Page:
Now that’s living in a bubble

From a review by Gail Pellett of Foreigners Under Mao: Western Lives in China, 1949–1976:

I BROKE OUT laughing the other day when I checked my Twitter feed and found that some American expats in China were planning to pack up and go home because Xi Jinping was making it harder for them to get around the internet firewall with VPNs. Their main concern with Xi’s move? It would cut off their link to family, friends, and social media in the West.

These tweets reminded me of what it was like to live in Beijing in 1980 when I had access to two landlines — one located in the hallway of the building where I lived and another in the large offices of Radio Beijing. They hardly ever worked. You had to dial multiple times to make a connection and even then might not get through. If you were successful, you had to yell to be heard (obliterating any shred of privacy) and put up with clicking sounds that meant the line was bugged. I made exactly two calls “back home” to North America that year.

True, but it’s not 1980 anymore, China is now a modern country with no shortage of telecom infrastructure, and the internet and social media are frankly pretty damn central to most people’s lives (and indispensable to most businesses). I fully understand why, for some expats who have not made a long-term commitment to China, the exasperating daily struggle to get on the internet could be a deal-breaker.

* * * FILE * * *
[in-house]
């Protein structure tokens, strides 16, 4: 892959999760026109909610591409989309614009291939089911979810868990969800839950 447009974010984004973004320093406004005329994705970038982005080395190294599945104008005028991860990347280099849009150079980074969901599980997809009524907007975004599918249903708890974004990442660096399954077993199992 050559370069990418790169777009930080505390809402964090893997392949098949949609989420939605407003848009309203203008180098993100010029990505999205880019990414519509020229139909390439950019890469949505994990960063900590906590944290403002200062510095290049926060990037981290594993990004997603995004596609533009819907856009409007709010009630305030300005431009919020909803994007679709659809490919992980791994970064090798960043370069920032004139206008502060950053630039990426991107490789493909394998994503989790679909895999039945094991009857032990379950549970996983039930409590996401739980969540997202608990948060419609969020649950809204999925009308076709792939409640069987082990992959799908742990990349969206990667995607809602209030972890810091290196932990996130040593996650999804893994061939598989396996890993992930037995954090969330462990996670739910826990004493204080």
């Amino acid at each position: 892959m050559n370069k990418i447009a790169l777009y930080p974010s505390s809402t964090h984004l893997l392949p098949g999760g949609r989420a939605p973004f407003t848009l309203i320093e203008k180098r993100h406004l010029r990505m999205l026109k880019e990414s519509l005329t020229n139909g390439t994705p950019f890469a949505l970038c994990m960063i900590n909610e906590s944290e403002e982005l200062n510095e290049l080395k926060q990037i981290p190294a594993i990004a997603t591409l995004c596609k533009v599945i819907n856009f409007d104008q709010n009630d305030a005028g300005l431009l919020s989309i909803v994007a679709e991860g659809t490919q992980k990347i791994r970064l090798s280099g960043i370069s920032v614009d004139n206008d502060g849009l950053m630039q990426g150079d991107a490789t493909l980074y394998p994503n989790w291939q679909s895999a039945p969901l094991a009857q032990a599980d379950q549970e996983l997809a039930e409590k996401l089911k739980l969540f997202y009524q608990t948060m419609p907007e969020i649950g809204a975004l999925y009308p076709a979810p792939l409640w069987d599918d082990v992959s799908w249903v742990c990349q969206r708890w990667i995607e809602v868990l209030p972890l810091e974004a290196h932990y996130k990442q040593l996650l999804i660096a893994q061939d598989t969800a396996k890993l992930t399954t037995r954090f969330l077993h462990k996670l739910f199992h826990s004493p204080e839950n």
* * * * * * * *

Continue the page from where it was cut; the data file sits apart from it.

During the 27 years of the Mao era, entry to China was tightly controlled. Of the sprinkling of Westerners living there, most were limited to residence in Peking. […]

And although Western press representation expanded gradually during the 1970s, along with an increasing diplomatic presence, the press corps never amounted to more than 20 people in the country at any one time. […]

Shocking as this may be today, in the 1960s all four Western correspondents working from Peking did not read or speak Chinese. […]

All these foreign experts worked inside Chinese institutions — universities or the foreign-language press, magazines, Xinhua news service, or Radio Peking. The work of these temporary experts, like that of the “long-term friends,” was seen as an important part of the propaganda agenda for the PRC — what they called “friendship diplomacy.” During the Mao era, the qualifications of these “experts” were politically determined — it was better to be “red” than “expert.” (In Radio Beijing’s English Department, I was the first experienced broadcast journalist to be hired in the 40-year history of that institution.) […]

Certainly the banning of personal relationships with the Chinese was the most devastating for all Westerners living in China during the Mao era and even for some years beyond. Not until 1983 did the government pass a law permitting Chinese people to marry foreigners.

 

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